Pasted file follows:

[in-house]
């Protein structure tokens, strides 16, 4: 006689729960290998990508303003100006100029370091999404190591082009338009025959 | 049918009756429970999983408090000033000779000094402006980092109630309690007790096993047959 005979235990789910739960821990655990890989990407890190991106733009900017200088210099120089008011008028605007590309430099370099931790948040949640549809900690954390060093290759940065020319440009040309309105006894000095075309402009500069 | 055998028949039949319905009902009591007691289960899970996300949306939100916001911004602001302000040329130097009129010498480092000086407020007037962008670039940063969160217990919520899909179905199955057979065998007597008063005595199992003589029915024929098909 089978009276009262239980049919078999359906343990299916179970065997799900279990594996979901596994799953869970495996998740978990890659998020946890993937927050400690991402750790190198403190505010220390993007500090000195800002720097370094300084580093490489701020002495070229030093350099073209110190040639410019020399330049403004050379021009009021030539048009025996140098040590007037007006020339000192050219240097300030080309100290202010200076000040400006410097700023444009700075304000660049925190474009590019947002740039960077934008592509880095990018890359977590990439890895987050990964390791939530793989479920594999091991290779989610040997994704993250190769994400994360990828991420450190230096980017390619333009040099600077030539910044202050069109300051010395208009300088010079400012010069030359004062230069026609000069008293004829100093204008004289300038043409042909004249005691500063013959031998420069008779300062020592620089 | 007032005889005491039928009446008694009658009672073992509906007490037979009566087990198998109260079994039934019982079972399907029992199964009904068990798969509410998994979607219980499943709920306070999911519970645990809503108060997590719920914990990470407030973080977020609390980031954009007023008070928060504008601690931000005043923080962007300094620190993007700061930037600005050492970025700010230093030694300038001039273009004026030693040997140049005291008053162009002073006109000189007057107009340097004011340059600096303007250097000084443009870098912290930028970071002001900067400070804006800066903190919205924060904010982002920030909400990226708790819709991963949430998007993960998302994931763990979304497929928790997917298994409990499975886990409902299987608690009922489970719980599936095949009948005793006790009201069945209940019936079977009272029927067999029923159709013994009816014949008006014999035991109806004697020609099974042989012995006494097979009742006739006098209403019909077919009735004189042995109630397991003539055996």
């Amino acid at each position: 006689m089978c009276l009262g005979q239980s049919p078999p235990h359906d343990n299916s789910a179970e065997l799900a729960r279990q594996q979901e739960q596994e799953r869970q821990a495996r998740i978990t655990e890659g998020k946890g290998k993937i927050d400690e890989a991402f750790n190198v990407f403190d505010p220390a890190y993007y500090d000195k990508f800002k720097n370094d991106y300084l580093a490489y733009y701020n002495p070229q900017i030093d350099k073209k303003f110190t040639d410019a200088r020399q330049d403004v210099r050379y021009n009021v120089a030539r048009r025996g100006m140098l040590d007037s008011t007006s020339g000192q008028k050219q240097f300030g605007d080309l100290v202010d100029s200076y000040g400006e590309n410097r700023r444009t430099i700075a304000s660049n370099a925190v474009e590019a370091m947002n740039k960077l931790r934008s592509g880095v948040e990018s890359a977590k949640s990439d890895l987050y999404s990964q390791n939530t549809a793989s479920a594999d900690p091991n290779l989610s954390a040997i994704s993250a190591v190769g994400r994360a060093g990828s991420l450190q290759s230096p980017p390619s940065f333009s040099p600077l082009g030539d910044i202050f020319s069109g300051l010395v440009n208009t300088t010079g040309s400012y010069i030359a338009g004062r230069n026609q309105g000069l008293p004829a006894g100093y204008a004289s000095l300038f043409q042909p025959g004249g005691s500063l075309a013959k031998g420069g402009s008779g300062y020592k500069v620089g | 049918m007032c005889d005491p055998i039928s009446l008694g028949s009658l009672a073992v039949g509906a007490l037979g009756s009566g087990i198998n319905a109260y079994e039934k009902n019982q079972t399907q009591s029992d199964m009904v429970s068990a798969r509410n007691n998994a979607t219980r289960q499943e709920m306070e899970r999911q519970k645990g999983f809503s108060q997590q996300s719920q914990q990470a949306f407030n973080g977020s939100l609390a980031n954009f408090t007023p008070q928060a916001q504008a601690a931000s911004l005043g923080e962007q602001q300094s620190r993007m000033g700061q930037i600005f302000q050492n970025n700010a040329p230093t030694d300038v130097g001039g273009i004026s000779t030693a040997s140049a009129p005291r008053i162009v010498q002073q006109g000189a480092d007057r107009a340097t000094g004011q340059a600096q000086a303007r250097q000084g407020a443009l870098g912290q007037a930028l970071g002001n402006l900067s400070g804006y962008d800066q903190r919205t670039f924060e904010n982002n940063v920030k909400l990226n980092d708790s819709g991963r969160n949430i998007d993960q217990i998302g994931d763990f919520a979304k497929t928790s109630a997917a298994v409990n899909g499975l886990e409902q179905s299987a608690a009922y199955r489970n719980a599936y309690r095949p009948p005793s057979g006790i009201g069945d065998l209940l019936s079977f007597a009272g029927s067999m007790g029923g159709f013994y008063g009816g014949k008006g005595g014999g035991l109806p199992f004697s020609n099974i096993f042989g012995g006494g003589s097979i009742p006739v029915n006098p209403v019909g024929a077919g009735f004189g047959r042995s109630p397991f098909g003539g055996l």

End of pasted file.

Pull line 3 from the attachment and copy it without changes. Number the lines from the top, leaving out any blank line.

């Amino acid at each position: 006689m089978c009276l009262g005979q239980s049919p078999p235990h359906d343990n299916s789910a179970e065997l799900a729960r279990q594996q979901e739960q596994e799953r869970q821990a495996r998740i978990t655990e890659g998020k946890g290998k993937i927050d400690e890989a991402f750790n190198v990407f403190d505010p220390a890190y993007y500090d000195k990508f800002k720097n370094d991106y300084l580093a490489y733009y701020n002495p070229q900017i030093d350099k073209k303003f110190t040639d410019a200088r020399q330049d403004v210099r050379y021009n009021v120089a030539r048009r025996g100006m140098l040590d007037s008011t007006s020339g000192q008028k050219q240097f300030g605007d080309l100290v202010d100029s200076y000040g400006e590309n410097r700023r444009t430099i700075a304000s660049n370099a925190v474009e590019a370091m947002n740039k960077l931790r934008s592509g880095v948040e990018s890359a977590k949640s990439d890895l987050y999404s990964q390791n939530t549809a793989s479920a594999d900690p091991n290779l989610s954390a040997i994704s993250a190591v190769g994400r994360a060093g990828s991420l450190q290759s230096p980017p390619s940065f333009s040099p600077l082009g030539d910044i202050f020319s069109g300051l010395v440009n208009t300088t010079g040309s400012y010069i030359a338009g004062r230069n026609q309105g000069l008293p004829a006894g100093y204008a004289s000095l300038f043409q042909p025959g004249g005691s500063l075309a013959k031998g420069g402009s008779g300062y020592k500069v620089g | 049918m007032c005889d005491p055998i039928s009446l008694g028949s009658l009672a073992v039949g509906a007490l037979g009756s009566g087990i198998n319905a109260y079994e039934k009902n019982q079972t399907q009591s029992d199964m009904v429970s068990a798969r509410n007691n998994a979607t219980r289960q499943e709920m306070e899970r999911q519970k645990g999983f809503s108060q997590q996300s719920q914990q990470a949306f407030n973080g977020s939100l609390a980031n954009f408090t007023p008070q928060a916001q504008a601690a931000s911004l005043g923080e962007q602001q300094s620190r993007m000033g700061q930037i600005f302000q050492n970025n700010a040329p230093t030694d300038v130097g001039g273009i004026s000779t030693a040997s140049a009129p005291r008053i162009v010498q002073q006109g000189a480092d007057r107009a340097t000094g004011q340059a600096q000086a303007r250097q000084g407020a443009l870098g912290q007037a930028l970071g002001n402006l900067s400070g804006y962008d800066q903190r919205t670039f924060e904010n982002n940063v920030k909400l990226n980092d708790s819709g991963r969160n949430i998007d993960q217990i998302g994931d763990f919520a979304k497929t928790s109630a997917a298994v409990n899909g499975l886990e409902q179905s299987a608690a009922y199955r489970n719980a599936y309690r095949p009948p005793s057979g006790i009201g069945d065998l209940l019936s079977f007597a009272g029927s067999m007790g029923g159709f013994y008063g009816g014949k008006g005595g014999g035991l109806p199992f004697s020609n099974i096993f042989g012995g006494g003589s097979i009742p006739v029915n006098p209403v019909g024929a077919g009735f004189g047959r042995s109630p397991f098909g003539g055996l």